There are the big challengers. Danielson challenges and fails in a guaranteed great match. McGuinness gets more complicated stuff, maybe a questionable ending or two. These matches don’t require much input, as the wrestlers themselves will deliver. They’re automatic Saturday night main events. Danielson is destined for something more than just the one challenge, though.

Aries completely stonewalls Tyler Black, citing how many times he’s beaten the kid and all the titleshots he’s blown. Black is forced to finish his feud with Jacobs in their gimmick match series before entering a rematch of an HDNet main event: Aries Vs. Lynn Vs. Black Vs. Danielson. Like before, it’s one pin to a new champion. Danielson comes in showing more physicality and frustration, having lost his big singles challenge. Black nearly pins him a couple of times before things fall outside. There, Black wipes Danielson out with one of his dives. With only Lynn and Aries left standing, they go through some nearfalls and into that chaining pin series we set up. Aries catches Lynn in the middle of one and escapes with the title, and something to hold over Lynn’s head.

When Danielson comes to, he destroys Black in rage at being cost the title again, especially at being cost it by the guy who is surpassing him. It sets up a non-title feud for Black and Danielson that will be more personal than their series last year, with Danielson as an actual heel in the proper markets – something that has shown to work against the sympathetic and flashy Black.

McGuinness and Lynn jockey against each other for contendership while others move up. Generico gets an obligatory titleshot and tears the house down. Aries has to destroy him to keep him down, making him pass out rather than tap out in the Horns of Aries, and after the match looks to do more, allowing the jerk super-face Steen to step in for his little buddy. This sets up trios tags for Aries, Titus & King against the duo and whatever third partner they can find, as well as a potentially more serious program for King & Titus down the line. Until now they have been the heel jobbers, setting up faces to challenge the American Wolves. They can truly begin to climb the ladder in serious showings against Steen & Generico, especially if King pulls an upset or two.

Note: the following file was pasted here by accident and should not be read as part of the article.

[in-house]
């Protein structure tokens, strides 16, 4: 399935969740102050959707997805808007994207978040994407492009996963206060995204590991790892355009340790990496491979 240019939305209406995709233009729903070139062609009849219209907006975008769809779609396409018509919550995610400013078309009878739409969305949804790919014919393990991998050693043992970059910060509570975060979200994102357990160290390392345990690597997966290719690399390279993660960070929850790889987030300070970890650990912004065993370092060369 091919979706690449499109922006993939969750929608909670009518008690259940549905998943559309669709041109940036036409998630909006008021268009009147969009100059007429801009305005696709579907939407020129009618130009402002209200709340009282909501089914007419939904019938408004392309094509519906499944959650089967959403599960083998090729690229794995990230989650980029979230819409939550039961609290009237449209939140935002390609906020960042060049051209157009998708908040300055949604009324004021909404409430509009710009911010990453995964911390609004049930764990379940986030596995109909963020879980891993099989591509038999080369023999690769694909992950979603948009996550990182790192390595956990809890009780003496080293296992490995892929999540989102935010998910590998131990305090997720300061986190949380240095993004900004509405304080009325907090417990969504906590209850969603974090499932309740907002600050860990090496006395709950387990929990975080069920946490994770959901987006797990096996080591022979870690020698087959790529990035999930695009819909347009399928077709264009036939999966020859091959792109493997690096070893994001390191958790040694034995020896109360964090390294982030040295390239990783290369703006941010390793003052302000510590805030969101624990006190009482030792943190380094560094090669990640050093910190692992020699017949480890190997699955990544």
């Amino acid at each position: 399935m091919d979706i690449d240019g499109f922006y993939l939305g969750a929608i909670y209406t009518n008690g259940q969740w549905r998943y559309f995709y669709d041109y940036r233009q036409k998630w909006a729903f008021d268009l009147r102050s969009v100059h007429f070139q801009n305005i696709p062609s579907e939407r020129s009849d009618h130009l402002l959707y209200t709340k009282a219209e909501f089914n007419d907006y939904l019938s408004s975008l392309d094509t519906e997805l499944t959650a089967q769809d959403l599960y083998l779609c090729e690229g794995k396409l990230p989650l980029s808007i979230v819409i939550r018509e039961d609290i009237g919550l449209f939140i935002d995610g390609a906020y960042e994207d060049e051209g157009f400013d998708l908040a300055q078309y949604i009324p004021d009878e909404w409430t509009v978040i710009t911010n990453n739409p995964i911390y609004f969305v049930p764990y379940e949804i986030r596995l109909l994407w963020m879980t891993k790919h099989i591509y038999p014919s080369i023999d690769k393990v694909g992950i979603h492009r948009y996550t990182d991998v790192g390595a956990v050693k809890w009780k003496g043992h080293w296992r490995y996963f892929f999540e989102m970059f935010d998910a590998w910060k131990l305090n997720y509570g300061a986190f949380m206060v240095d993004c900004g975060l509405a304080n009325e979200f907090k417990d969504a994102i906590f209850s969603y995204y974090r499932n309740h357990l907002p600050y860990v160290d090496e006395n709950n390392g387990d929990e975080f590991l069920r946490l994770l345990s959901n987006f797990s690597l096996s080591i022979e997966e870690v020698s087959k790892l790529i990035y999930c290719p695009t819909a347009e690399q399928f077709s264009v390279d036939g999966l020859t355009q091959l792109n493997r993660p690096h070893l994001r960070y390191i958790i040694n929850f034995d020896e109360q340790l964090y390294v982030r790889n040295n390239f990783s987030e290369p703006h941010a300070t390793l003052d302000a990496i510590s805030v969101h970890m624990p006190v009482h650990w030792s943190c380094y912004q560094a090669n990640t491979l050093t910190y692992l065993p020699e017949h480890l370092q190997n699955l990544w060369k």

Inevitably, Strong challenges to get the validation he’s always wanted. Aries denies it to him again and again, using more devious tactics than against anyone else. King and Titus are set to watch Strong, and Strong will have undercard feuds trying to get rid of them as he chases Aries. Strong is the guy he actually fears. Attempting to get himself DQ’d, walking out for the count-out – you know the game.

There will always be international dream matches. Any Japanese visitor would be interesting: a returning Kota Ibushi or Katusuhiko Nakajima, or NOAH’s new champ Go Shiozaki returning for one last go at his best opponent. Aries VS. KENTA was already scheduled for the near future and that can easily become a title match, or ROH can roll the dice and leave it non-title with KENTA having to win to secure a title shot on his next visit.

In-between all these matches are some filler. Your Fridays and off-weekends can be occupied by guys like Cabana, Stevens, Albright and Dutt challenging in non-title matches, hoping to win an actual titleshot. Here we resurrect an idea the new ROH tried and failed to execute with McGuinness: making it uncertain whether challengers can win non-title matches. This requires contenders to actually jockey against each other, some winning and some failing. It’s not a bad idea to have someone like Albright turn heel off of failing in a preliminary challenge. You can kick this off by having KENTA win the non-title challenge match, then having the next guy lose. Videowire promos should focus on how Aries is trying to shut opponents out, as opposed to McGuinness’s shut-outs, which were so underplayed they came off as weak booking. These matches fill in the gaps between challenges by existing top guys like Danielson and Lynn, and accentuating rising characters like Strong.